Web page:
Democratic Presidential hopeful Hillary Clinton speaks with Asian American and Pacific Islander (AAPI) elected officials. (FREDERIC J. BROWN/AFP/Getty Images)

After days of attacking Sen. Bernie Sanders over his record on guns, Hillary Clinton on Monday expanded her critique of the Vermont Senator to include his health-care plan.

Speaking at an event in Iowa, Clinton pointedly contrasted her health-care plan with Sanders's, claiming that his proposal would turn over health insurance to Republican governors.

"His plan would take Medicare and Medicaid and the Children's Health Insurance Program and the Affordable Care Act health-care insurance and private employer health insurance and he would take that all together and send health insurance to the states, turning over your and my health insurance to governors," Clinton said, naming the state's Republican Gov. Terry Branstad. "I don’t believe number one we should be starting over. We had enough of a fight to get to the Affordable Care Act. So I don’t want to rip it up and start over."

Clinton called Sanders's plan a "risky deal."

Sanders has proposed a "Medicare-for-all" health care system -- or a universal, single-payer health care plan -- that he says would mimic European health-care systems that guarantee health care to everyone.

Clinton said, as she has in the past, that Sanders's plans would cost up to $20 trillion and would increase the deficit and require higher taxes on the middle class. Clinton has pledged not to increase taxes on the middle class.

"I want to be an aggressive Democrat who gets things done," Clinton said. "I want to do it in a responsible way, paid for in ways we can afford. "

Sanders spokesman Michael Briggs said  that while Sanders advocates a single-payer system, he has not developed legislation as a presidential candidate to implement it. Under a 2013 single-payer bill introduced by Sanders, Briggs said, it was "national legislation for all our states."

"Secretary Clinton is inaccurate in suggesting that Republican governors would be able to circumvent the law and deny implementation in their states," Briggs said.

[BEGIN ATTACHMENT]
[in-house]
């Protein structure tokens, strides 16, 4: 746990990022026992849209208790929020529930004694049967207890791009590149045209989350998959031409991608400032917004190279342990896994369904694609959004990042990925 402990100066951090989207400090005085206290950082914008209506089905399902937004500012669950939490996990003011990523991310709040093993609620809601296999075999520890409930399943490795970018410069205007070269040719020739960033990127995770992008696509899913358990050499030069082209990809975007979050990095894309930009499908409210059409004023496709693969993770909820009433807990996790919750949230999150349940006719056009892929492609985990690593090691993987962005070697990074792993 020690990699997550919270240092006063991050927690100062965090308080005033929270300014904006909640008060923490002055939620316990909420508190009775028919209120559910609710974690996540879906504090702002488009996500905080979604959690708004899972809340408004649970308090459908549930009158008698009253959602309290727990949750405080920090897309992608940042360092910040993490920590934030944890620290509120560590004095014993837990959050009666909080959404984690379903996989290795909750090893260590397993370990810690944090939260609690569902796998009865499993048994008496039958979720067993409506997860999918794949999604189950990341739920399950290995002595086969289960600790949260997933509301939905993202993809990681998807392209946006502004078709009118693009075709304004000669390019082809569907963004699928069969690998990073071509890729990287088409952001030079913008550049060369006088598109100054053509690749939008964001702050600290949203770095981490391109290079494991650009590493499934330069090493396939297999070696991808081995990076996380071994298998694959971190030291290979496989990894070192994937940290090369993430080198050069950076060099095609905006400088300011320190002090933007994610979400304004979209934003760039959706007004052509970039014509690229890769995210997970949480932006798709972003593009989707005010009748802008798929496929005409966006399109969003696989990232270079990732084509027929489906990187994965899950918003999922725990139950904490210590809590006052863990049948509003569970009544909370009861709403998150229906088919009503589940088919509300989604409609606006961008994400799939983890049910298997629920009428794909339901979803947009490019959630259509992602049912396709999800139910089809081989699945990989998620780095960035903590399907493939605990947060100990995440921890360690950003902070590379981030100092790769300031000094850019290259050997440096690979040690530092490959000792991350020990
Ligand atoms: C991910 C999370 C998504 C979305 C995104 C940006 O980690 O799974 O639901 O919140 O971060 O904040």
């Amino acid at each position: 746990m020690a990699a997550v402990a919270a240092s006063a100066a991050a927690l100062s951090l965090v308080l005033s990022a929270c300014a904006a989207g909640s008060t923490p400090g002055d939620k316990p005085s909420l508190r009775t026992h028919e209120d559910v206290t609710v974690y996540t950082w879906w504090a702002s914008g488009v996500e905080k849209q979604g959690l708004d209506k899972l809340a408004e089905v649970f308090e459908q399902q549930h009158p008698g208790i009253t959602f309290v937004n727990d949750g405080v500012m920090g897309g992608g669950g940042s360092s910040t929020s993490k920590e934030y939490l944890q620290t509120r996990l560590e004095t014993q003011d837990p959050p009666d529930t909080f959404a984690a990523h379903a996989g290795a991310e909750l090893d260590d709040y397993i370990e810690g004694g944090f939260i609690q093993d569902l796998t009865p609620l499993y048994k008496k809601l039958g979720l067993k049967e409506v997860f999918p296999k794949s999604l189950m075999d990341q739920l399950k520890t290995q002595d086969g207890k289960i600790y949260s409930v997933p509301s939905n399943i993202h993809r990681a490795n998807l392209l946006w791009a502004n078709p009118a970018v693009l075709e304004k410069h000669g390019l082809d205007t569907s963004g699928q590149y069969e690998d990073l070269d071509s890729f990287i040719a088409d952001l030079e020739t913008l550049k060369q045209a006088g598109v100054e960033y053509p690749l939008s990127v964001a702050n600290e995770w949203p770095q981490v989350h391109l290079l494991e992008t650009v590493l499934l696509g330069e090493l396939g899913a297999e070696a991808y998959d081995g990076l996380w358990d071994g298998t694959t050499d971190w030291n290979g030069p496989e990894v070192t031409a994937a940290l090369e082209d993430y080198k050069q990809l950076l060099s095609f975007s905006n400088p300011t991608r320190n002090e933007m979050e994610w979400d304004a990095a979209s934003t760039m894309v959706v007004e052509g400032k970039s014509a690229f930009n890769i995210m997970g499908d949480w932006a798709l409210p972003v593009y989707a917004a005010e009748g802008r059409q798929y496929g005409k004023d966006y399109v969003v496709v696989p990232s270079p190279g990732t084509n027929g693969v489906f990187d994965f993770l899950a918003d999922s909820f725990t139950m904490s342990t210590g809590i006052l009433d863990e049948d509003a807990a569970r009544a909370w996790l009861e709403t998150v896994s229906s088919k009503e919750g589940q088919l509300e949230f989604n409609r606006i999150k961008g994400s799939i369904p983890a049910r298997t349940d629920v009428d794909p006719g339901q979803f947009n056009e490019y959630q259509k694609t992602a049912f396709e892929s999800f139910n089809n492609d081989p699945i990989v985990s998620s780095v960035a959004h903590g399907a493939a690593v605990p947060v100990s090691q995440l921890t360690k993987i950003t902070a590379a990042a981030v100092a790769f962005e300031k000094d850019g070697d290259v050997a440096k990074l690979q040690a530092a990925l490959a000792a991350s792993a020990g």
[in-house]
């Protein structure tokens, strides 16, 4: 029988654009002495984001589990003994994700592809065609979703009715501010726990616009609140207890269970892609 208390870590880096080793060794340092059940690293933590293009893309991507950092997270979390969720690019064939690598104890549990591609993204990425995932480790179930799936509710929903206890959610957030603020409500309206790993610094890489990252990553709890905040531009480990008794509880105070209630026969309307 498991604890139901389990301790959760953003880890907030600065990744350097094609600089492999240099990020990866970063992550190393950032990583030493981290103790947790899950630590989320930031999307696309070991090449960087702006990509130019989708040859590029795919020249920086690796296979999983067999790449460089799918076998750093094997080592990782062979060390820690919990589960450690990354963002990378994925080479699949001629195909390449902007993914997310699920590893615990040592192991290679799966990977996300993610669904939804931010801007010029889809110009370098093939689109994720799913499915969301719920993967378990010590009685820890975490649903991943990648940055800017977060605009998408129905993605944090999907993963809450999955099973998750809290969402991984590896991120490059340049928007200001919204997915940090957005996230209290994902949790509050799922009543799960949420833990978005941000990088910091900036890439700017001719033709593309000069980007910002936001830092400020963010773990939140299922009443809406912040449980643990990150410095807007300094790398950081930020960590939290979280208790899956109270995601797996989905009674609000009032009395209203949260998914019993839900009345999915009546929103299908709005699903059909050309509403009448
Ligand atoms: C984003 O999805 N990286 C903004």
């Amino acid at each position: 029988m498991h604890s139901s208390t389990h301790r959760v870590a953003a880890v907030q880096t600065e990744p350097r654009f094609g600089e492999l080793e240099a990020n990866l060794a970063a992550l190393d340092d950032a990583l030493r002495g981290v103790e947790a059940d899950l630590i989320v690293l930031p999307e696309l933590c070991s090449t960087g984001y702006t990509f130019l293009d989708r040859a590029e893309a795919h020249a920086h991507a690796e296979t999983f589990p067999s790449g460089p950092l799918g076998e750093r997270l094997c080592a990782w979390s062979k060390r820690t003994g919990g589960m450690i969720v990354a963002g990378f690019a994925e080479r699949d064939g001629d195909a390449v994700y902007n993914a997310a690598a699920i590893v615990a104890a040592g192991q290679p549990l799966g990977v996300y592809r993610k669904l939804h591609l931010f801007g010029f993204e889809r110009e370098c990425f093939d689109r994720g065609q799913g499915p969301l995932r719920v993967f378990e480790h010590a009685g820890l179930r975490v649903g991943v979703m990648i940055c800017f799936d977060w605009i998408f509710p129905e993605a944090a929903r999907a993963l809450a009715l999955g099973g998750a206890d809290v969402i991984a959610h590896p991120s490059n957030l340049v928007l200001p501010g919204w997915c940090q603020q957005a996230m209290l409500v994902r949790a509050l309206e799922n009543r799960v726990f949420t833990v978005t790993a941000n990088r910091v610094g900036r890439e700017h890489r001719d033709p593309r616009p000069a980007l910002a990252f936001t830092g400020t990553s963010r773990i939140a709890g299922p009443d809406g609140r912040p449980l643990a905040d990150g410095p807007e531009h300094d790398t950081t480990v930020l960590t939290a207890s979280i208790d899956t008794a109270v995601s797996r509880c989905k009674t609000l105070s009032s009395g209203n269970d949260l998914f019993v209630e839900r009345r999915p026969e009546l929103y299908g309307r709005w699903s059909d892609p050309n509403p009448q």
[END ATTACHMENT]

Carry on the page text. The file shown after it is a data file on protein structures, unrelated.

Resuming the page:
Sanders has also argued that under a single-payer approach, the typical family would save thousands of dollars a year because they would no longer have deductibles or co-payments.

Firing back after Clinton's speech, Sanders' Twitter account highlighted a 2013 tweet from Clinton's current campaign chairman John Podesta in which he noted that he had signed up for Medicare online in 5 minutes. "Single payer anyone?" Podesta asked.

The Sanders tweet said: "If you ever want to work for a campaign that shares your values on health care, there's always room at Bernie 2016."

The race between Sanders and Clinton has been heating up in both Iowa and New Hampshire. The most recent NBC News/Wall Street Journal/Marist poll showed Sanders within 3 percentage points of Clinton -- the closest the race has ever been in any public polling. And recent polls have shown Sanders leading in New Hampshire, a neighbor to his home state of Vermont.

Meanwhile, the Clinton campaign has launched aggressive, surgical attacks on Sanders -- particularly on his gun record. In Iowa, she said that Sanders voted to give gun makers immunity while she and President Obama, when they were in the Senate, voted against it.

"I think it's time for us to have the kind of spirited debate, that you would wish us to have," Clinton said. "We do have differences and you deserve to know what those differences are."

John Wagner contributed to this report.